OK A quick update; since this post I have talked with my guidance counselor at school and we are trying to work through my argumentativeness and so I'm trying to gain some coping mechanisms. It's working out pretty well so far... IN addition I have gone to my psychiatrist? (I'm not sure; he is in charge of every 6 months checking on my Concerta dosage and making sure it's ok) and I asked about a psychiatric re-evaluation and we talked about some of my worries and he gave me a mild anti-anxiety medication to take. (I'm not sure what it is; we haven't picked up the prescription yet.) I have a phobia of needles (which is unfortunate, seeing as the doctor's room is RIGHT next to the vaccination clinic and I had to listen to the kids screaming about it...) and I became rather.. upset when we started talking about getting vaccinated for college. In addition, I became upset when we were talking about college (I want to live off-campus because I just can't stand the idea of sharing a room with a stranger and a bathroom with 30-60 others and having no place to be alone when I need to be... GAH. I need to be alone... anyways. Yeah.) He is referring me to a behavior psychologist and I will be getting re-evaluated soon :)
     
  15. TeDo

    TeDo Guest

    I am so glad you have taken some of the advice from here. Sounds like things are ?improving?. It is very mature and responsible of you to take on this kind of thing on your own. That is a huge sign. Keep up the good work and keep us posted. PLEASE?!?!
     
  16. HaoZi

    HaoZi Guest

    Great to get an update 42, and glad to see you're asking for help and getting it (getting that help even when you ask can be difficult in some places). Keep us updated!
     
  17. DDD

    DDD Well-Known Member

    Way To Go! It sounds like you have taken the bull by the horns and are seeking help for the problems that are limiting your enjoyment of life. That's really mature and awesome. Do you feel empowerment seeping into your personality? I bet you do. I'm proud of you. DDD
     
  18. AnnieO

    AnnieO Shooting from the Hip

    Hey hitchhiker!

    I am sorry, I have missed your post somehow. But I wanted to tell you - just admitting there might be an issue? Is HUGE! And it sounds like you are on the right track, trying some behavioral stuff. I know it's not easy. Stick with it!!!

    About that needle phobia. Well... I have one too. Which is weird considering I have tattoos. But I digress. In the last year I've had countless blood draws and actually have to give myself injections. That's awful, trust me. I have had lots of dental work done, and learned - deep breaths, and forced relaxation (no, it's not easy) help when others are poking at me. But the ones I have to give myself - eeeeeeeee. Seriously. So I asked the board here for help. So - honestly? Vaccinations really stink, but they beat the snot out of DIY. Unfortunately, to go to college you HAVE to. Ugh, huh?!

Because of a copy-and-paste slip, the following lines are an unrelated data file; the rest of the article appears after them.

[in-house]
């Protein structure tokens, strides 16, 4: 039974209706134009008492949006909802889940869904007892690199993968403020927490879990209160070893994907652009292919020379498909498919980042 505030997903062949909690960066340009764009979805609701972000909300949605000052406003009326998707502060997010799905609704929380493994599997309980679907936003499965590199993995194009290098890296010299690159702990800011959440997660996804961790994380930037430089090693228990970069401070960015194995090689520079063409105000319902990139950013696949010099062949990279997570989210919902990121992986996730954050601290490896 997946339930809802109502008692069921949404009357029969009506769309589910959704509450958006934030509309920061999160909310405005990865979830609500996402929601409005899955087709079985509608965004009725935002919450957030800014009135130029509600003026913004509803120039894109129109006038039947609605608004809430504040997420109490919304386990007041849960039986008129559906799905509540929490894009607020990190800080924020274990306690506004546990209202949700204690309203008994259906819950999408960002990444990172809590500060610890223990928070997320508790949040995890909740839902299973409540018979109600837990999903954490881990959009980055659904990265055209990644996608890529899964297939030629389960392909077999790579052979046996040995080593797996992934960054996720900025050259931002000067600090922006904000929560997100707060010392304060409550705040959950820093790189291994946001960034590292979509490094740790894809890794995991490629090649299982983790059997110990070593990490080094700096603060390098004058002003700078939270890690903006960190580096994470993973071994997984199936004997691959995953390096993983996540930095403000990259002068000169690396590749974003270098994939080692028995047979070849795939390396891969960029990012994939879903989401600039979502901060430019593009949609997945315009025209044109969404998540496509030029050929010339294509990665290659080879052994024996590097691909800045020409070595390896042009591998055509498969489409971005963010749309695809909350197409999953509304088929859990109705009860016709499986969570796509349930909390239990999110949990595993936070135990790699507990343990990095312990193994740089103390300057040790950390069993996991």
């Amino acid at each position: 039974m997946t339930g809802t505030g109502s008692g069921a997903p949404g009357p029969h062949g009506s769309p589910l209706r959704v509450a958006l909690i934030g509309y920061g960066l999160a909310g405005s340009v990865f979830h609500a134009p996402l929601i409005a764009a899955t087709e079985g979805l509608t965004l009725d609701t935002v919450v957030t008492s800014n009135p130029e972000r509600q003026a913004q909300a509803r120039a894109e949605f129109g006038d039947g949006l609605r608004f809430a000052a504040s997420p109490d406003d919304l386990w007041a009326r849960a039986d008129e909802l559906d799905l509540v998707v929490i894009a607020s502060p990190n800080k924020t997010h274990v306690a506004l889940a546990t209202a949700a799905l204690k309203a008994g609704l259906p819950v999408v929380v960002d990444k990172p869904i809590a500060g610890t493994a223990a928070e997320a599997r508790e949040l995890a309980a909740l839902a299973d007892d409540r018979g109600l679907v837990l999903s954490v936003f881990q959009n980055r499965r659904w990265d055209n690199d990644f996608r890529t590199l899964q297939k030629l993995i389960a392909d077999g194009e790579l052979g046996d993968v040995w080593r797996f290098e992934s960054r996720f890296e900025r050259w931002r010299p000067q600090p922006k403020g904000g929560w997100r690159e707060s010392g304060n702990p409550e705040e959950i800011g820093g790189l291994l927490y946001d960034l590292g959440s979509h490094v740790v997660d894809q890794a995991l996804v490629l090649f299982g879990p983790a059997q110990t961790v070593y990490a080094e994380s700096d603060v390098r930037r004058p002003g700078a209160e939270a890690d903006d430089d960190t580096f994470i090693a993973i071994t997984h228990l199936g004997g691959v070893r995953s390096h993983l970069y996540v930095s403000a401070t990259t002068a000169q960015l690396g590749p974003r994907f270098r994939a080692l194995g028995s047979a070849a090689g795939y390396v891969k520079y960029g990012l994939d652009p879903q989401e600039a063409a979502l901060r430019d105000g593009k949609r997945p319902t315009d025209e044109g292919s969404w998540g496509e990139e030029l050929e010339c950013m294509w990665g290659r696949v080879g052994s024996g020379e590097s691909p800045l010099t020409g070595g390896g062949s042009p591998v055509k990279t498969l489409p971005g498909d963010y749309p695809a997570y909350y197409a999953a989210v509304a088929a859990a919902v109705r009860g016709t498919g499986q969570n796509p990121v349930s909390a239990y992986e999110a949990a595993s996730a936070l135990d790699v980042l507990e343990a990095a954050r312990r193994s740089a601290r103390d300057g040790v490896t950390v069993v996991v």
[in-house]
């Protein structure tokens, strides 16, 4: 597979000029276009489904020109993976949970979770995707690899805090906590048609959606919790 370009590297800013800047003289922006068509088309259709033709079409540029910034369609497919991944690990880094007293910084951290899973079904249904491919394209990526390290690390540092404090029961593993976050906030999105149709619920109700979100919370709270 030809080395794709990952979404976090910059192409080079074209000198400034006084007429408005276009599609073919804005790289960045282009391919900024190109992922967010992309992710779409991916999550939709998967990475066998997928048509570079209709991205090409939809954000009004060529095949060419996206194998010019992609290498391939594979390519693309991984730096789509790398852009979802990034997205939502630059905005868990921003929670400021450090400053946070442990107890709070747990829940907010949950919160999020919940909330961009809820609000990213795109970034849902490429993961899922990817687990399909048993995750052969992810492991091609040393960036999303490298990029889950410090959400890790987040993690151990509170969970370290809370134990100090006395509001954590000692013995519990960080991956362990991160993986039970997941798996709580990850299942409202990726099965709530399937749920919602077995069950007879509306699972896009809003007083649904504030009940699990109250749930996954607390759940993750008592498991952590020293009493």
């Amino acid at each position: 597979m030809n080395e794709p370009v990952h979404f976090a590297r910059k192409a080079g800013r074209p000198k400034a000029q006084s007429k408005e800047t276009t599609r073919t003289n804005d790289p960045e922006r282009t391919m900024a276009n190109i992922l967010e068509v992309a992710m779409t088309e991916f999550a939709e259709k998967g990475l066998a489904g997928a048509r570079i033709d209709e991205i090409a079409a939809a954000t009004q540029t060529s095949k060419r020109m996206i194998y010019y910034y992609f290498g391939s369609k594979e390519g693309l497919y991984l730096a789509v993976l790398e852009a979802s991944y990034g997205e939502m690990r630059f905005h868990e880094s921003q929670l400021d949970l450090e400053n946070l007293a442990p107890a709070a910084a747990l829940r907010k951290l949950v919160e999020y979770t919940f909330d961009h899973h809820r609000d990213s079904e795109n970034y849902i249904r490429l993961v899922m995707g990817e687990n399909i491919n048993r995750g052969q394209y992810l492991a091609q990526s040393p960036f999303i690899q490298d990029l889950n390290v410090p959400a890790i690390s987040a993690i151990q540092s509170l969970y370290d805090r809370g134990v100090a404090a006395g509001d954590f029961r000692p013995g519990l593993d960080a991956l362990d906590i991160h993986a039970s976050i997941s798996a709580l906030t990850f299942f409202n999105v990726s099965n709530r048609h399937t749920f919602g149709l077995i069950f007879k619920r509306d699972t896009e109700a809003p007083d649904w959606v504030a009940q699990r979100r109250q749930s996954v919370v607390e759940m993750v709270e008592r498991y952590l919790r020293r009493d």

19. Steely

    Steely Active Member

    Wow - awesome update!
    I am so impressed that you are able to talk to people about your fears, your needs, and your worries. That is the MOST important step in anyone having a happy life.
    I know things are still hard, but one step at a time.
    Are your parents willing to pay for you to live off campus? I would be the same way in terms of needing my space and alone time. I totally understand.
     
  20. Hitchhiker42

    Hitchhiker42 New Member

    I don't really feel empowered, just annoyed. He prescribed me Buspar (Buspirone?), presumably for Generalized anxiety disorder, which I don't really feel I have. I'm debating on whether or not to take it at the moment.

    And my needle phobia is PARTLY with other people touching me (I don't really like being touched; even up the nose vaccinations freak me out for some reason) but mostly because of the whole going into flesh thing. (I'm quaking just thinking about it). My phobia has gotten MUCH worse lately; I used to be able to watch doctor shows and watch them make incisions without any trouble other than an 'ew' but now I simply cannot watch it or else I just... Quaking is how I'd describe it. Just like a shiver and pulling in on myself because it's just horrifying. My doctor said we could take valium for when I had to get my vaccinations and that would help? (So many medications!)

    Also with the living off campus; it's not more expensive to life off-campus, it's actually around the same if not cheaper due to the FOOD. (It's around 15$ a day, I calculated, on campus, and I'm VERY thrifty so I would spend significantly less. I also hate the idea of eating fast food EVERY DAY. yuck.) My mom just wants me to have the 'college experience' and I don't think she trusts me on my own. I'm still trying to convince her though.